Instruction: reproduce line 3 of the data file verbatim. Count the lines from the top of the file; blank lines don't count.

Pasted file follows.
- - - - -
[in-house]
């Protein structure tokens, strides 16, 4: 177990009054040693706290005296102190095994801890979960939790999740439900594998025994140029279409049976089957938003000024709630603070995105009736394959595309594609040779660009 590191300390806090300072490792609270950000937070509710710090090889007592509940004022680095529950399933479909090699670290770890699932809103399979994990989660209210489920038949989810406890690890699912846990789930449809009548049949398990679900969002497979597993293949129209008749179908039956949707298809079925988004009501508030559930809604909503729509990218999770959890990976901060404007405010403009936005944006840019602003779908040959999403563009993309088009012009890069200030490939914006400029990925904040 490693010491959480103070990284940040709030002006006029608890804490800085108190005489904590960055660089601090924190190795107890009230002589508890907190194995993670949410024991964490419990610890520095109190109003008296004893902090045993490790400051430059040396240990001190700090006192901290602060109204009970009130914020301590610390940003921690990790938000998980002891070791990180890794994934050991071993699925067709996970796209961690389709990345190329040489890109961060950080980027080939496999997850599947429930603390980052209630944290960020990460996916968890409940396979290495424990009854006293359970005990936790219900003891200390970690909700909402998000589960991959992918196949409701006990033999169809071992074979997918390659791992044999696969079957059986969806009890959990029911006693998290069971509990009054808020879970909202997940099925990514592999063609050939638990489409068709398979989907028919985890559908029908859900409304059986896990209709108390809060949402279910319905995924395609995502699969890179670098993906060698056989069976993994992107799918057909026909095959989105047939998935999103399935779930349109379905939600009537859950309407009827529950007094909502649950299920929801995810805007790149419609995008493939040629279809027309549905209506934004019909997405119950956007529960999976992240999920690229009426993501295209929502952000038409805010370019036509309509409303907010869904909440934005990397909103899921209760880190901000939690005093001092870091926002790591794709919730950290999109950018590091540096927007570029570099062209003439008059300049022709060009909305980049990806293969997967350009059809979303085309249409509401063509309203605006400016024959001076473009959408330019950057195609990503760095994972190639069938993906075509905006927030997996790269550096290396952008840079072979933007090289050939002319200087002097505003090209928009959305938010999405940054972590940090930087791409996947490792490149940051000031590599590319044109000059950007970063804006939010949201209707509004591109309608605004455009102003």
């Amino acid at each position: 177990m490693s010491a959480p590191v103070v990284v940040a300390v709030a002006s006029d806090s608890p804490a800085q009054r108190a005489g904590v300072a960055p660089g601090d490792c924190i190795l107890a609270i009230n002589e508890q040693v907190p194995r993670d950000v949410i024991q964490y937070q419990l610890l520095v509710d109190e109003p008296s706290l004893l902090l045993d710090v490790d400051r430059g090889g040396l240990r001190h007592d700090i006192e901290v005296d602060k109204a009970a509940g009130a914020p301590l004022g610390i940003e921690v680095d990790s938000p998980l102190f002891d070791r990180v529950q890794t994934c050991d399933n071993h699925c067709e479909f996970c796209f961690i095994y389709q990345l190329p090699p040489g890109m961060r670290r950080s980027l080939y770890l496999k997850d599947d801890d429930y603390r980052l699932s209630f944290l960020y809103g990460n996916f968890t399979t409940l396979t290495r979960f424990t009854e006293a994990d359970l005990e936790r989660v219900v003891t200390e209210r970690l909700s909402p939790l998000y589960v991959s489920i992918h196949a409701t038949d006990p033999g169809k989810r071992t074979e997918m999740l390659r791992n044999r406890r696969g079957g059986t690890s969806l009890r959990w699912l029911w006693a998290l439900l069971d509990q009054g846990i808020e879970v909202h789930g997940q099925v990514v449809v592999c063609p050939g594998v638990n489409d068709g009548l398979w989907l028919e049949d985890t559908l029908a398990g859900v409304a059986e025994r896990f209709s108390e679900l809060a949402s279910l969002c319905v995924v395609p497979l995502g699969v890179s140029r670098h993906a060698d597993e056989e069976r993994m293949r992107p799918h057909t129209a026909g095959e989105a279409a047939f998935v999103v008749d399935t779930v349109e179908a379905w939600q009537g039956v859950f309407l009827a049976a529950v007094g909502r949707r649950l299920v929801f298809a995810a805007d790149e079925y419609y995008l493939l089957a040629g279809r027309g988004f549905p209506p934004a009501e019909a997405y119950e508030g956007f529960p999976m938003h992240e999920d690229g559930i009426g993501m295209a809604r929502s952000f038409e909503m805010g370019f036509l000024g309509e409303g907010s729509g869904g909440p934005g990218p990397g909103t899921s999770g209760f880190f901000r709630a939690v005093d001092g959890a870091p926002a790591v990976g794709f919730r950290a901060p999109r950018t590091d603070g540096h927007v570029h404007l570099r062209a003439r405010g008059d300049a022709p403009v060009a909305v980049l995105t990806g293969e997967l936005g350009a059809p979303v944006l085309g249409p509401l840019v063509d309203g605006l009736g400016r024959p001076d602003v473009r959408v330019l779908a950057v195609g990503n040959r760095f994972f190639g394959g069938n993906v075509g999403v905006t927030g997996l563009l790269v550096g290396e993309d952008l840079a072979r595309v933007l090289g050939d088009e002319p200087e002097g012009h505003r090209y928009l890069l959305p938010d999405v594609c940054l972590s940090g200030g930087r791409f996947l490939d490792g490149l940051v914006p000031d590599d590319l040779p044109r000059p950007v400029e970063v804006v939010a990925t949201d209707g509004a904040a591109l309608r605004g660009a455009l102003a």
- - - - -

């Amino acid at each position: 177990m490693s010491a959480p590191v103070v990284v940040a300390v709030a002006s006029d806090s608890p804490a800085q009054r108190a005489g904590v300072a960055p660089g601090d490792c924190i190795l107890a609270i009230n002589e508890q040693v907190p194995r993670d950000v949410i024991q964490y937070q419990l610890l520095v509710d109190e109003p008296s706290l004893l902090l045993d710090v490790d400051r430059g090889g040396l240990r001190h007592d700090i006192e901290v005296d602060k109204a009970a509940g009130a914020p301590l004022g610390i940003e921690v680095d990790s938000p998980l102190f002891d070791r990180v529950q890794t994934c050991d399933n071993h699925c067709e479909f996970c796209f961690i095994y389709q990345l190329p090699p040489g890109m961060r670290r950080s980027l080939y770890l496999k997850d599947d801890d429930y603390r980052l699932s209630f944290l960020y809103g990460n996916f968890t399979t409940l396979t290495r979960f424990t009854e006293a994990d359970l005990e936790r989660v219900v003891t200390e209210r970690l909700s909402p939790l998000y589960v991959s489920i992918h196949a409701t038949d006990p033999g169809k989810r071992t074979e997918m999740l390659r791992n044999r406890r696969g079957g059986t690890s969806l009890r959990w699912l029911w006693a998290l439900l069971d509990q009054g846990i808020e879970v909202h789930g997940q099925v990514v449809v592999c063609p050939g594998v638990n489409d068709g009548l398979w989907l028919e049949d985890t559908l029908a398990g859900v409304a059986e025994r896990f209709s108390e679900l809060a949402s279910l969002c319905v995924v395609p497979l995502g699969v890179s140029r670098h993906a060698d597993e056989e069976r993994m293949r992107p799918h057909t129209a026909g095959e989105a279409a047939f998935v999103v008749d399935t779930v349109e179908a379905w939600q009537g039956v859950f309407l009827a049976a529950v007094g909502r949707r649950l299920v929801f298809a995810a805007d790149e079925y419609y995008l493939l089957a040629g279809r027309g988004f549905p209506p934004a009501e019909a997405y119950e508030g956007f529960p999976m938003h992240e999920d690229g559930i009426g993501m295209a809604r929502s952000f038409e909503m805010g370019f036509l000024g309509e409303g907010s729509g869904g909440p934005g990218p990397g909103t899921s999770g209760f880190f901000r709630a939690v005093d001092g959890a870091p926002a790591v990976g794709f919730r950290a901060p999109r950018t590091d603070g540096h927007v570029h404007l570099r062209a003439r405010g008059d300049a022709p403009v060009a909305v980049l995105t990806g293969e997967l936005g350009a059809p979303v944006l085309g249409p509401l840019v063509d309203g605006l009736g400016r024959p001076d602003v473009r959408v330019l779908a950057v195609g990503n040959r760095f994972f190639g394959g069938n993906v075509g999403v905006t927030g997996l563009l790269v550096g290396e993309d952008l840079a072979r595309v933007l090289g050939d088009e002319p200087e002097g012009h505003r090209y928009l890069l959305p938010d999405v594609c940054l972590s940090g200030g930087r791409f996947l490939d490792g490149l940051v914006p000031d590599d590319l040779p044109r000059p950007v400029e970063v804006v939010a990925t949201d209707g509004a904040a591109l309608r605004g660009a455009l102003a």